One of the fondest memories I have of my days as a principal of a small Catholic School was of directing our yearly Christmas pageants. Every child in our small school had a part, and we spent about 6 weeks preparing for the event. They were always very exhausting, for the most part worth while, and many people appreciated going to them (always a few naysayers, so not all liked this plan.) One lady wrote me this Christmas telling me how much she missed going to them!
I got the idea for the type of presentation we would give for Christmas on my very first day of work as principal. I sat in an empty school waiting for my first student to arrive and sign up to come to my school. The action was less than lively, so I had a lot of time to think. Here was what I came up with...
We would have a nice Christmas dinner for the adults, and after we ate our wonderful dinner (prime rib!), we would be entertained by the little angels in the school play. While the adults were eating, the children would have their own brand of party in a different space, get dressed in their costumes, and be marched over at the appointed time to present the play.
Our first play, "Calling All Angels" featured our school mascot, the guardian angel. In years to come we incorporated this theme into many of our Christmas plays. The children looked so darling, and I dolled up the ugly stage with yards of gold lame and fake poinsettias. We codged together lights and music and sound, and it worked out OK. We did a play of this sort for many years, and made a few bucks each time. It finally met its demise one year when it was turned into a chancel play (not by me, but by #1 naysayer), and it was a disaster. From then on, it was just a Christmas program, because I left the school the day after the disaster, and no one ever revived the idea of a full play presentation. (The same naysayer is still in charge!)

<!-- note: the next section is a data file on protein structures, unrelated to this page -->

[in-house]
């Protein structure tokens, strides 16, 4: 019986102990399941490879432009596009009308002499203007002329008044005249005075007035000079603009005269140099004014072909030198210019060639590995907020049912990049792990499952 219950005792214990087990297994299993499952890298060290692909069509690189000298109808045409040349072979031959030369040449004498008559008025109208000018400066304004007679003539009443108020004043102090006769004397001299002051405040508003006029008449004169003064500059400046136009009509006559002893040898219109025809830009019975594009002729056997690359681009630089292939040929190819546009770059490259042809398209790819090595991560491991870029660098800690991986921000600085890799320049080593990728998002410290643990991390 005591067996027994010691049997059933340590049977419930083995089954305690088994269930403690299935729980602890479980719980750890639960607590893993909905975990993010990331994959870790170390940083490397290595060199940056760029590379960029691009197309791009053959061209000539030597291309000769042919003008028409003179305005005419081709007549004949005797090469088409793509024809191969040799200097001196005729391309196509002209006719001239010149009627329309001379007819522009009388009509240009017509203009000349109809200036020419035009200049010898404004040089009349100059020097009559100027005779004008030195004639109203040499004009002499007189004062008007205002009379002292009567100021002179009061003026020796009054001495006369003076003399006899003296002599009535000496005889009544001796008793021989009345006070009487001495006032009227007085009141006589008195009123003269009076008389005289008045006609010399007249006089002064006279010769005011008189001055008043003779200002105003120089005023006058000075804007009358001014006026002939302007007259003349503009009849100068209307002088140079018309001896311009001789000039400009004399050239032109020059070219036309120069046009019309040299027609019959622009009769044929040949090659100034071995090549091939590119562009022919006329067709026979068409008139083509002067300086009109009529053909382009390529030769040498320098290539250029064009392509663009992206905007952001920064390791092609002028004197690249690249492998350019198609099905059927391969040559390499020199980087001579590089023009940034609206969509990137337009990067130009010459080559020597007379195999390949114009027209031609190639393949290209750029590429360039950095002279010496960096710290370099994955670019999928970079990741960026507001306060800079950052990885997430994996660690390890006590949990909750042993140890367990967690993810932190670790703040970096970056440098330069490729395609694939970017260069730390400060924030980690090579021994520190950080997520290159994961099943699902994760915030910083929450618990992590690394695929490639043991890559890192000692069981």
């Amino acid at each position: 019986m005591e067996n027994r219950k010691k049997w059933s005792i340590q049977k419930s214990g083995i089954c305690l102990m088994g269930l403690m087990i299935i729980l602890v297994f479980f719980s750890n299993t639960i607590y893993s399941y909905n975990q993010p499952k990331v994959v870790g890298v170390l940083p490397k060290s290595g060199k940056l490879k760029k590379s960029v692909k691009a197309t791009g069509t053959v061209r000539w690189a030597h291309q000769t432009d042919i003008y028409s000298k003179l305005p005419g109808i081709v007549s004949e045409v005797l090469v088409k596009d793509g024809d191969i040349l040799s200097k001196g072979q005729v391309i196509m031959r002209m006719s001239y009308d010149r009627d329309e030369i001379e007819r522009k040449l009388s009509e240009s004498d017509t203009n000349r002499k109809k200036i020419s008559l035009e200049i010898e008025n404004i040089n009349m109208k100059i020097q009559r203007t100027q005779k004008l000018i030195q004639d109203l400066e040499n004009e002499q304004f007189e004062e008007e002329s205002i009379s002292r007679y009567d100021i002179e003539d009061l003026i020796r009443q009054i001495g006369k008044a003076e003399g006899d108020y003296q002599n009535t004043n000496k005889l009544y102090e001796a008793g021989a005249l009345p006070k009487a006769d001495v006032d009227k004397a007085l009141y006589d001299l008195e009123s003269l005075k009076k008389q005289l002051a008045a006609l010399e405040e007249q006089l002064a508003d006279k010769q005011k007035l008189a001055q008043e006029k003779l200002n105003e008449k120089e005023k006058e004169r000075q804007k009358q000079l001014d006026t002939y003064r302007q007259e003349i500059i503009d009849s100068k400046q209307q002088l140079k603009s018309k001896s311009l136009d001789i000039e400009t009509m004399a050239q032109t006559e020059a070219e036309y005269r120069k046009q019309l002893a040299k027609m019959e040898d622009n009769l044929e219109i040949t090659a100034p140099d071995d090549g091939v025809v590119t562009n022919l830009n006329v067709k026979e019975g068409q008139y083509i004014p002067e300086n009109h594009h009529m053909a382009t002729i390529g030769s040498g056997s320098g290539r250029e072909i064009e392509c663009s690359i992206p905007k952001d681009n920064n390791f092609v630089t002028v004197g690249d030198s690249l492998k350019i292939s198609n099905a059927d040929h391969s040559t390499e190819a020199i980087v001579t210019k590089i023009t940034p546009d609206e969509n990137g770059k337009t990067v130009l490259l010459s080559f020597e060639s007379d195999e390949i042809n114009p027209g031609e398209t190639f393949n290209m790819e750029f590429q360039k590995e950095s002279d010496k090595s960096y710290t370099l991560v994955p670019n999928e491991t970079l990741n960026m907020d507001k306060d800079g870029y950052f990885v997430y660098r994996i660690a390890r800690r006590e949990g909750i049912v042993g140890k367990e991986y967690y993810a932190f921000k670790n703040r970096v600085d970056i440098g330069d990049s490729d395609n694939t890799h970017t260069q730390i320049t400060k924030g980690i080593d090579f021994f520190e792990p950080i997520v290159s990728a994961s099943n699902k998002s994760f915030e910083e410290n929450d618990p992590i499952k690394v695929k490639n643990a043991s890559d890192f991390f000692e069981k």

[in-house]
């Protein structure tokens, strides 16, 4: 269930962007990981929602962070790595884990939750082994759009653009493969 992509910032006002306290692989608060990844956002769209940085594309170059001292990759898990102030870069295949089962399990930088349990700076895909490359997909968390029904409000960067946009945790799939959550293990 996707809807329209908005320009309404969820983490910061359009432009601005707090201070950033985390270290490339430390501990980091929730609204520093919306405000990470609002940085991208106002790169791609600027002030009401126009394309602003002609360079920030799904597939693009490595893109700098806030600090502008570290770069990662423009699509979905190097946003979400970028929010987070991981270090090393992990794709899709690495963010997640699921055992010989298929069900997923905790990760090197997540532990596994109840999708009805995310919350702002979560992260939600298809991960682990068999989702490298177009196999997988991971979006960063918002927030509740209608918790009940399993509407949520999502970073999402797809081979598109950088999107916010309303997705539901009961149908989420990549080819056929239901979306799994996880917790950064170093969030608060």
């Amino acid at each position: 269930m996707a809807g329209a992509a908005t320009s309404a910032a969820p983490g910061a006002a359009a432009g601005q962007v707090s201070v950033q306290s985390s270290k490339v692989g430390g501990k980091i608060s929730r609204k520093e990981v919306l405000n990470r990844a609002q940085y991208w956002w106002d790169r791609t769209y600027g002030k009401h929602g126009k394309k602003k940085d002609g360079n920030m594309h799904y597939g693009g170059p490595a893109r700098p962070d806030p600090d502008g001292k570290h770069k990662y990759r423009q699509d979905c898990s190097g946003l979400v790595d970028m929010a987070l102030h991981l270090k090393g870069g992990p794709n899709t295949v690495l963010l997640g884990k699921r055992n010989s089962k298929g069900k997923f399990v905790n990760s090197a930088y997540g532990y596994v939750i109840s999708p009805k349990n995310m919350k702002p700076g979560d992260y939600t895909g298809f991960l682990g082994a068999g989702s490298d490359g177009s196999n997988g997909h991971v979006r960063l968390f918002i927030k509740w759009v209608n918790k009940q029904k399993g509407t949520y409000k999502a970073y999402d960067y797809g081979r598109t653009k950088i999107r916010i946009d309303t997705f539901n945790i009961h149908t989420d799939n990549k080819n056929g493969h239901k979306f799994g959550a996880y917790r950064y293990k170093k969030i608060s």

When you are working with actors and actresses, no matter what their age, you encourage them to portray a message. Maybe it's about Baby Jesus or some of life's little twists, but I always know a play is good when it brings a tear to my eye. Whether I'm watching or I'm directing or I'm assisting, I know it's good by my own emotions. The tear may be a result of exhaustion, or pride in a child's accomplishment, or by the message in an adult play that really came through. When I was directing, I sometimes got the tear during a dress rehearsal, but sometimes not until the actual performance. During some of the plays I've worked with at the community theatre, I've gotten the tear every time I saw it (On Golden Pond did it to me every time!) Some have also left me dry-eyed and disappointed.
Last night I saw a complete run-through of "Prelude to a Kiss". It is very different from other plays I've seen, and I wasn't sure I really liked the play. I had read the script, and that left me cold. But the actresses and actors did a fabulous job of bringing me right into their story, no matter how much of a crazy fantasy story it was, and the tear sprang forth. I'm choking them back now as I think of it. Congratulations to the cast, director and producers of this play, and all I can say is, "Break a Leg! You guys are great!"
Opening night is Jan. 23.